ASPEN HILL, Md. (WJLA) — It took six days for Montgomery County to record its first pedestrian death of 2020.
Around 6:26 p.m. Monday, a 2008 Honda Civic hit an adult male pedestrian along northbound Georgia Avenue at the intersection with Aspen Hill Road. The Honda's front windshield was badly shattered.
"He's breathing, but he's not conscious or alert right now. We're going to need ALS," one of the first officers to arrive on the scene stated to dispatch while requesting an advanced life support ambulance. "If somebody has an AED, come priority."
Paramedics took the victim, Jose Renan Guillen, 75, of Olney, to a local trauma center in critical condition. He was pronounced dead less than an hour later. According to law enforcement sources, first responders located a pedestrian safety flyer in one of Guillen's pockets. Those same sources indicated an officer had handed Guillen the flyer approximately 40 minutes before he was hit and killed.
Authorities have identified the driver of the Honda as Beverly Bowler Babcock, 74, of Silver Spring. Babcock remained at the scene and was uninjured. Guillen's clothing and personal effects remained in a pile in the roadway, a stone's throw from the main entrance to the Gate of Heaven Cemetery.
Police closed all northbound lanes along Georgia Avenue, routing traffic down Aspen Hill Road. Southbound traffic remained open and not impacted.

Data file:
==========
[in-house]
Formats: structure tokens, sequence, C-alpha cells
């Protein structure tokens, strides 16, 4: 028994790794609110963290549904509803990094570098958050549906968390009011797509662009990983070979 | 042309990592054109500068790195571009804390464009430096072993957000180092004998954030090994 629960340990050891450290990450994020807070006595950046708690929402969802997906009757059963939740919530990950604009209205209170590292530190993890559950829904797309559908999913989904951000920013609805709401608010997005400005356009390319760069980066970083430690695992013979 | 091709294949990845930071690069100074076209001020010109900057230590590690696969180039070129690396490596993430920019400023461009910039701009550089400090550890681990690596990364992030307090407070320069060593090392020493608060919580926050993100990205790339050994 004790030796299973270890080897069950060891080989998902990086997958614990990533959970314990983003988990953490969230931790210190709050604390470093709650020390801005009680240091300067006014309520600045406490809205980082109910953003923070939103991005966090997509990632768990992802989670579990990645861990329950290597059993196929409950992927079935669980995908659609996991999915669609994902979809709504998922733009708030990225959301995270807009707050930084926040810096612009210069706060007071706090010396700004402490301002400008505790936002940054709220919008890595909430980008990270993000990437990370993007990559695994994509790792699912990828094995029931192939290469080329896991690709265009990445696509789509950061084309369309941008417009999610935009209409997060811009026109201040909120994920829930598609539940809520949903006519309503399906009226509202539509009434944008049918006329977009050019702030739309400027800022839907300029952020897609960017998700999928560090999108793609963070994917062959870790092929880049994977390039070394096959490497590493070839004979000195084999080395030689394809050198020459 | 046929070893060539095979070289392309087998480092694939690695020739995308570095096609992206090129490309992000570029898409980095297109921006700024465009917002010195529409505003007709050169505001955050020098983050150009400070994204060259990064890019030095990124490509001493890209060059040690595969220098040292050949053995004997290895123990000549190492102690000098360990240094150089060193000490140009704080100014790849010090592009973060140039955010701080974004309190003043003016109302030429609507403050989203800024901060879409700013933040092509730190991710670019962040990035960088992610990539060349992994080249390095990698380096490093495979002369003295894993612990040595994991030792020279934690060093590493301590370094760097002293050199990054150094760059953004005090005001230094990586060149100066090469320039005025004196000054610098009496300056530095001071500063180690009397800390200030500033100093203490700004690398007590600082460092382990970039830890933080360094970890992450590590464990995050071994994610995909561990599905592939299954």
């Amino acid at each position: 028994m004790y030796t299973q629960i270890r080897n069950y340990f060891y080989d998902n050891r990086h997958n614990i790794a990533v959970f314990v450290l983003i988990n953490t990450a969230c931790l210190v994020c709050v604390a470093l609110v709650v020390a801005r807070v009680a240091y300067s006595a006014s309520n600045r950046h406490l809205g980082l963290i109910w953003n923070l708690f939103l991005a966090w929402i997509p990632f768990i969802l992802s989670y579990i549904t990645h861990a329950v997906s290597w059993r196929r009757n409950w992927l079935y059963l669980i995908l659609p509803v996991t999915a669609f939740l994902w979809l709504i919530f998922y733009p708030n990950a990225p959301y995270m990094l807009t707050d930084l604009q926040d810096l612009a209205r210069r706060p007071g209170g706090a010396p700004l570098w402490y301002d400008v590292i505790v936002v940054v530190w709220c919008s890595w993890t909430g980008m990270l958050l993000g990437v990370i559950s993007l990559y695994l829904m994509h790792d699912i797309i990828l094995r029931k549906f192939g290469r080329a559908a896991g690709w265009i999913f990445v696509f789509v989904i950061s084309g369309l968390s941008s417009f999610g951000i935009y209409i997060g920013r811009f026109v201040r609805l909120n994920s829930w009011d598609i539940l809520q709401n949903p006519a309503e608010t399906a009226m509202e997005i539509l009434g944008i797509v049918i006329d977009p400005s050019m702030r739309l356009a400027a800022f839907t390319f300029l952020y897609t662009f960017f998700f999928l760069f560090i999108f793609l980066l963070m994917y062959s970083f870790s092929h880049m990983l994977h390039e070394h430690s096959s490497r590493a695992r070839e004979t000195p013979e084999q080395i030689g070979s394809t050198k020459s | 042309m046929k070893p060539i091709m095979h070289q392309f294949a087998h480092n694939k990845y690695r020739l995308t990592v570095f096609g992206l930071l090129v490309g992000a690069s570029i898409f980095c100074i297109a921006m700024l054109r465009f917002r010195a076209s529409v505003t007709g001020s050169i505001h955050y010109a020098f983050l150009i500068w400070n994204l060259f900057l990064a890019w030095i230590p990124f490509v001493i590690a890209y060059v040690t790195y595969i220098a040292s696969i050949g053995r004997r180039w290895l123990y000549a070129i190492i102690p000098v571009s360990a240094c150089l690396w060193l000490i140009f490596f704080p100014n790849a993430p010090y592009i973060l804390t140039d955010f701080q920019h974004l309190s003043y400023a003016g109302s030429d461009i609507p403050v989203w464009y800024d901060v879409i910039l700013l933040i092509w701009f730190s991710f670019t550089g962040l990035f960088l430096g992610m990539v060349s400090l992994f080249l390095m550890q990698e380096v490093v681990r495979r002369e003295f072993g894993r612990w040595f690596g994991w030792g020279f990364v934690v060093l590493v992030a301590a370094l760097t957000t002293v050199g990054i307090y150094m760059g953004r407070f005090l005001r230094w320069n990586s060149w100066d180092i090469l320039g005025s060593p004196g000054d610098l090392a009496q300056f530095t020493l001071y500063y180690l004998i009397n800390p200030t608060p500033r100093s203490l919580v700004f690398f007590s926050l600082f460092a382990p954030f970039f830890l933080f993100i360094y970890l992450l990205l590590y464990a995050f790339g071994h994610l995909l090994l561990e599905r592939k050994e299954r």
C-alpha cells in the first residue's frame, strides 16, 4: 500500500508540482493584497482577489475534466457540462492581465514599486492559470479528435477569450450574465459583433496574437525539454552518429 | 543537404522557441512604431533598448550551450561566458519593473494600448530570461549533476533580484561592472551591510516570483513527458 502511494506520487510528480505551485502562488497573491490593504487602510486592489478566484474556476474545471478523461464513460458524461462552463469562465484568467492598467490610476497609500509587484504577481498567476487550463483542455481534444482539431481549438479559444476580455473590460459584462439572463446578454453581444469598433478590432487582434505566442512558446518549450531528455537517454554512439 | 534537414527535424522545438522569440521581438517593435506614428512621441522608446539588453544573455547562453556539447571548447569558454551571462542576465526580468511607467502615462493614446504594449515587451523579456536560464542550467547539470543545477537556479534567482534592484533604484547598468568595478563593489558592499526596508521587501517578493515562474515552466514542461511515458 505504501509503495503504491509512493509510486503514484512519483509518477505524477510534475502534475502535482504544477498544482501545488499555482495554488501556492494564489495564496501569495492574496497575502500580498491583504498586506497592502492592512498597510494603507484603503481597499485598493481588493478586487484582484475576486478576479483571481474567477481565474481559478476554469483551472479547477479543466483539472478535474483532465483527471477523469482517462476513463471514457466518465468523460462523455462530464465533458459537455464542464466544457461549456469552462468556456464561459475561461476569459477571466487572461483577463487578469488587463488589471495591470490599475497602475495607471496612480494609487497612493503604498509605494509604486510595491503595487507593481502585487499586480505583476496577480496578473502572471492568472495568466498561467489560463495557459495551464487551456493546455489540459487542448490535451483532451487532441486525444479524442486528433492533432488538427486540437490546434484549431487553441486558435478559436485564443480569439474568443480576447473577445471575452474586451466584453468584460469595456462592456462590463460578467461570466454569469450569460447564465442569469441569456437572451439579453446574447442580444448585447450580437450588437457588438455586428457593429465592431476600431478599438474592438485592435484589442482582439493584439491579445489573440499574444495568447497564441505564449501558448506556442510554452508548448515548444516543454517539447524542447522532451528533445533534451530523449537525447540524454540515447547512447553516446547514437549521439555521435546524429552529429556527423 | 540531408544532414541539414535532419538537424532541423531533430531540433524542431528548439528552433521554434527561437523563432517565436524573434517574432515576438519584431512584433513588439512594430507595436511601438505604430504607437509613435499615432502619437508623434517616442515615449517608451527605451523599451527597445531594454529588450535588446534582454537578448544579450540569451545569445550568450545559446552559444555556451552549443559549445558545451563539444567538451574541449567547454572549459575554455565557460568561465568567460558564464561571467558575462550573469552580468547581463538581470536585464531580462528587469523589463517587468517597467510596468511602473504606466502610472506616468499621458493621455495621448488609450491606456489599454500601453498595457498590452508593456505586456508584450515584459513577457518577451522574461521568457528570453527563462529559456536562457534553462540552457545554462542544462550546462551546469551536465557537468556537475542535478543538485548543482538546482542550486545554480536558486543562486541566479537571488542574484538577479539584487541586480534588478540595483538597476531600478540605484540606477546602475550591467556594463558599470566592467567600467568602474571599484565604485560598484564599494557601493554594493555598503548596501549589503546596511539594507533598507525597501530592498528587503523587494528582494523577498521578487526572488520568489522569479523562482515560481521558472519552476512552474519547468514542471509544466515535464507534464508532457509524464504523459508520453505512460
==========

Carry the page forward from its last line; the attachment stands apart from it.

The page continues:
The Montgomery County Collision Reconstruction Unit arrived around 8 p.m. The team of highly-trained traffic investigators typically spend hours processing fatal crash scenes. A final report, which among other things, seeks to determine who was at fault, can take months to complete.
A marked crosswalk is located approximately 150 feet south of where the striking Honda came to a final stop. It is unclear if Guillen was in that crosswalk at the time of the collision and/or if he had the right of way.
Enhancing pedestrian safety has been a top priority for certain members of the Montgomery County Council in recent years. To that point, the county has adopted a Vision Zero plan with hopes of eliminating pedestrian fatalities and serious pedestrian injuries. Yet, Councilmember Evan Glass (D-At Large) says county leaders still have a lot of work ahead of them.
"This is a terrible and unfortunate way to start the new year. The first step to reducing pedestrian incidents and deaths in 2020 is to hire a Vision Zero coordinator, which is currently in process. In 2019 there were nearly 14 deaths and 600 incidents on our roadways. We can and must do better," Glass remarked.